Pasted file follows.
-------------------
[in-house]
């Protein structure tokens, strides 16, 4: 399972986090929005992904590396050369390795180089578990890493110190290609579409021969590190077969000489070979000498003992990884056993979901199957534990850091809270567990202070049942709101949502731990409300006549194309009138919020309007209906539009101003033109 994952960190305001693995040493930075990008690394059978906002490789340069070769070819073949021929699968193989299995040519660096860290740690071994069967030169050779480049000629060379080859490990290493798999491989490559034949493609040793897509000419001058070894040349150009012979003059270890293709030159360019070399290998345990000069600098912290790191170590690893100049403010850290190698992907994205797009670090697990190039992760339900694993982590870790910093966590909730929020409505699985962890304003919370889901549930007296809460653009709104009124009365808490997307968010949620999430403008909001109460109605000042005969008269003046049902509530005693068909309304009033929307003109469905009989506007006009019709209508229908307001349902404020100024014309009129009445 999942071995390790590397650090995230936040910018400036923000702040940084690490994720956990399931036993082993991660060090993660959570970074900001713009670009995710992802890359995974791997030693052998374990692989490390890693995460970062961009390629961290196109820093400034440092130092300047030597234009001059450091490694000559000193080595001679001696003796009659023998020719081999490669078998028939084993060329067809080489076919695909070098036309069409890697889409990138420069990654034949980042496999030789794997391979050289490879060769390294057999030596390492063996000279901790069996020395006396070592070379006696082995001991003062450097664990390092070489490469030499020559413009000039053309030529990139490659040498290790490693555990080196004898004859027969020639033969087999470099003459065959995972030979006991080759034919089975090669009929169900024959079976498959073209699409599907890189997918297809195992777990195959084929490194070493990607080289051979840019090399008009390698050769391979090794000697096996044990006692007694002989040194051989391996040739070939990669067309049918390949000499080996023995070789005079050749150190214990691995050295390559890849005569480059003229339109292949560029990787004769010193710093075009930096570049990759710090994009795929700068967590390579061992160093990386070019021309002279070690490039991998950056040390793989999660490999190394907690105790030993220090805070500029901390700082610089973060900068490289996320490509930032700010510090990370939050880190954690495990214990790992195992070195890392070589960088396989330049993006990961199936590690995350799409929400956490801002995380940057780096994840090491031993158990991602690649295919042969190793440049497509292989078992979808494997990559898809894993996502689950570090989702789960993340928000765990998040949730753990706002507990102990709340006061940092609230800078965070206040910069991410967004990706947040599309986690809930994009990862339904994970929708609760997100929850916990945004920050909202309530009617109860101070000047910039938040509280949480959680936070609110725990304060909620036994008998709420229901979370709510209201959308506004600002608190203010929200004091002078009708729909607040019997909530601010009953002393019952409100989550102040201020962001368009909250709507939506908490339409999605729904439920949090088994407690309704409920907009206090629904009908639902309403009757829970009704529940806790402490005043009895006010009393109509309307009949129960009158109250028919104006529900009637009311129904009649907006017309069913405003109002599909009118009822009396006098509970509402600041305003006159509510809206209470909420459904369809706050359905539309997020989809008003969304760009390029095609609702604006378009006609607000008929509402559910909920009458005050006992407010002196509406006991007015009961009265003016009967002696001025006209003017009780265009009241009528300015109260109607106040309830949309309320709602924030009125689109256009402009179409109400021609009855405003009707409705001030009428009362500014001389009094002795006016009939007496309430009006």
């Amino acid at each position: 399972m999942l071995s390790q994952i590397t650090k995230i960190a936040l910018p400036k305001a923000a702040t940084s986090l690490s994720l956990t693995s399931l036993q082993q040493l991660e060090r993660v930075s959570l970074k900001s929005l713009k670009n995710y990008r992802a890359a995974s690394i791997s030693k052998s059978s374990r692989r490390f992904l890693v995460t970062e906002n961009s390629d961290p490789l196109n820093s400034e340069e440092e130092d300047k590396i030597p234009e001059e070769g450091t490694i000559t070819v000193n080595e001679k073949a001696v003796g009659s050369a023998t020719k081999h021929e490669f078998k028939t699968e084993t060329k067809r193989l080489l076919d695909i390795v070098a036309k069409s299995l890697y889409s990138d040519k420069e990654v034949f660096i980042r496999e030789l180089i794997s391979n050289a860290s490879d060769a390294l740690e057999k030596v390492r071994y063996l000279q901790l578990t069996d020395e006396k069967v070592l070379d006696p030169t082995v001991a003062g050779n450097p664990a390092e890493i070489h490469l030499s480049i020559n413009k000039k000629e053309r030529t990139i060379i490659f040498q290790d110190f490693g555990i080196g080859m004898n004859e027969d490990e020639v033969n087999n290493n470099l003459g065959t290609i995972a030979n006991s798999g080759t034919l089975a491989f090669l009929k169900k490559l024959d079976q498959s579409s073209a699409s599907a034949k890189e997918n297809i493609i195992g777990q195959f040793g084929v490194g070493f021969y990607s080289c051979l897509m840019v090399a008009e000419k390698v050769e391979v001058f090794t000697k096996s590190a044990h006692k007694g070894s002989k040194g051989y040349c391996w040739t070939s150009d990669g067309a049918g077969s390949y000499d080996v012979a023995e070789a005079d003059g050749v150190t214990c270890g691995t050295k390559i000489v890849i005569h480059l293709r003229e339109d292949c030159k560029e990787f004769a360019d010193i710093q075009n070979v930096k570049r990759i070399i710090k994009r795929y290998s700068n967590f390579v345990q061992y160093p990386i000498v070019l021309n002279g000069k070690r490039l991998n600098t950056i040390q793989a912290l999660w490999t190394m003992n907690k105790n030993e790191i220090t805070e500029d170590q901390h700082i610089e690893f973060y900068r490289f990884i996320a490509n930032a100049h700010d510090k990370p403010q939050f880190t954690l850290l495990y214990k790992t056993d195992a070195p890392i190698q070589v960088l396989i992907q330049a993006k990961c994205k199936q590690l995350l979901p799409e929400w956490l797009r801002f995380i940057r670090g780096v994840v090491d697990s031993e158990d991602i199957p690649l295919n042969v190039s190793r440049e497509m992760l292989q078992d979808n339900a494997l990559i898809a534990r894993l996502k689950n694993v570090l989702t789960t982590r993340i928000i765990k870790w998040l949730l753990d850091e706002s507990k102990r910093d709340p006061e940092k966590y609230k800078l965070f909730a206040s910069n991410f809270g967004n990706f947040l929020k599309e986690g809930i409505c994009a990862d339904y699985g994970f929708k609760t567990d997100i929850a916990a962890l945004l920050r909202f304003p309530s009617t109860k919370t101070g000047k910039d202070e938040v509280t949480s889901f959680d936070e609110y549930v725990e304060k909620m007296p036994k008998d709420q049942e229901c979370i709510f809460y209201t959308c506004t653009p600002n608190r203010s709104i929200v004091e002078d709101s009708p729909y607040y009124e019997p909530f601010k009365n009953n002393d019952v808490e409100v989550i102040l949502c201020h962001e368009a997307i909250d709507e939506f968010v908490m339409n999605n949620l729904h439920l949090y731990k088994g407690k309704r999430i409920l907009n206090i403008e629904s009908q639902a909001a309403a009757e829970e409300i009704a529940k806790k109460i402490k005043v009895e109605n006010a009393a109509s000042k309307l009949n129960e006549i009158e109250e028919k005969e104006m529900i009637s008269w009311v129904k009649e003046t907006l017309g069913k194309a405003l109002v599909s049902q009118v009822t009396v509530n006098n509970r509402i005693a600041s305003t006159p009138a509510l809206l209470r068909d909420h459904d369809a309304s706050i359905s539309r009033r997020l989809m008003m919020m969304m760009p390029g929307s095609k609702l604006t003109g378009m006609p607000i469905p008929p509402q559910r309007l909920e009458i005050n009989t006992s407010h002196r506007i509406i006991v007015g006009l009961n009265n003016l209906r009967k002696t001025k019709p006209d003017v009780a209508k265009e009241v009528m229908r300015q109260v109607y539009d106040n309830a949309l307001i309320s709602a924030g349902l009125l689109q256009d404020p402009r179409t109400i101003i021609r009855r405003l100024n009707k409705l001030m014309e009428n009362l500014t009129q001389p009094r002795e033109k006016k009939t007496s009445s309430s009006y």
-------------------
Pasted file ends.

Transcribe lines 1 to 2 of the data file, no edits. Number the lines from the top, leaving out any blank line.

[in-house]
């Protein structure tokens, strides 16, 4: 399972986090929005992904590396050369390795180089578990890493110190290609579409021969590190077969000489070979000498003992990884056993979901199957534990850091809270567990202070049942709101949502731990409300006549194309009138919020309007209906539009101003033109 994952960190305001693995040493930075990008690394059978906002490789340069070769070819073949021929699968193989299995040519660096860290740690071994069967030169050779480049000629060379080859490990290493798999491989490559034949493609040793897509000419001058070894040349150009012979003059270890293709030159360019070399290998345990000069600098912290790191170590690893100049403010850290190698992907994205797009670090697990190039992760339900694993982590870790910093966590909730929020409505699985962890304003919370889901549930007296809460653009709104009124009365808490997307968010949620999430403008909001109460109605000042005969008269003046049902509530005693068909309304009033929307003109469905009989506007006009019709209508229908307001349902404020100024014309009129009445 999942071995390790590397650090995230936040910018400036923000702040940084690490994720956990399931036993082993991660060090993660959570970074900001713009670009995710992802890359995974791997030693052998374990692989490390890693995460970062961009390629961290196109820093400034440092130092300047030597234009001059450091490694000559000193080595001679001696003796009659023998020719081999490669078998028939084993060329067809080489076919695909070098036309069409890697889409990138420069990654034949980042496999030789794997391979050289490879060769390294057999030596390492063996000279901790069996020395006396070592070379006696082995001991003062450097664990390092070489490469030499020559413009000039053309030529990139490659040498290790490693555990080196004898004859027969020639033969087999470099003459065959995972030979006991080759034919089975090669009929169900024959079976498959073209699409599907890189997918297809195992777990195959084929490194070493990607080289051979840019090399008009390698050769391979090794000697096996044990006692007694002989040194051989391996040739070939990669067309049918390949000499080996023995070789005079050749150190214990691995050295390559890849005569480059003229339109292949560029990787004769010193710093075009930096570049990759710090994009795929700068967590390579061992160093990386070019021309002279070690490039991998950056040390793989999660490999190394907690105790030993220090805070500029901390700082610089973060900068490289996320490509930032700010510090990370939050880190954690495990214990790992195992070195890392070589960088396989330049993006990961199936590690995350799409929400956490801002995380940057780096994840090491031993158990991602690649295919042969190793440049497509292989078992979808494997990559898809894993996502689950570090989702789960993340928000765990998040949730753990706002507990102990709340006061940092609230800078965070206040910069991410967004990706947040599309986690809930994009990862339904994970929708609760997100929850916990945004920050909202309530009617109860101070000047910039938040509280949480959680936070609110725990304060909620036994008998709420229901979370709510209201959308506004600002608190203010929200004091002078009708729909607040019997909530601010009953002393019952409100989550102040201020962001368009909250709507939506908490339409999605729904439920949090088994407690309704409920907009206090629904009908639902309403009757829970009704529940806790402490005043009895006010009393109509309307009949129960009158109250028919104006529900009637009311129904009649907006017309069913405003109002599909009118009822009396006098509970509402600041305003006159509510809206209470909420459904369809706050359905539309997020989809008003969304760009390029095609609702604006378009006609607000008929509402559910909920009458005050006992407010002196509406006991007015009961009265003016009967002696001025006209003017009780265009009241009528300015109260109607106040309830949309309320709602924030009125689109256009402009179409109400021609009855405003009707409705001030009428009362500014001389009094002795006016009939007496309430009006």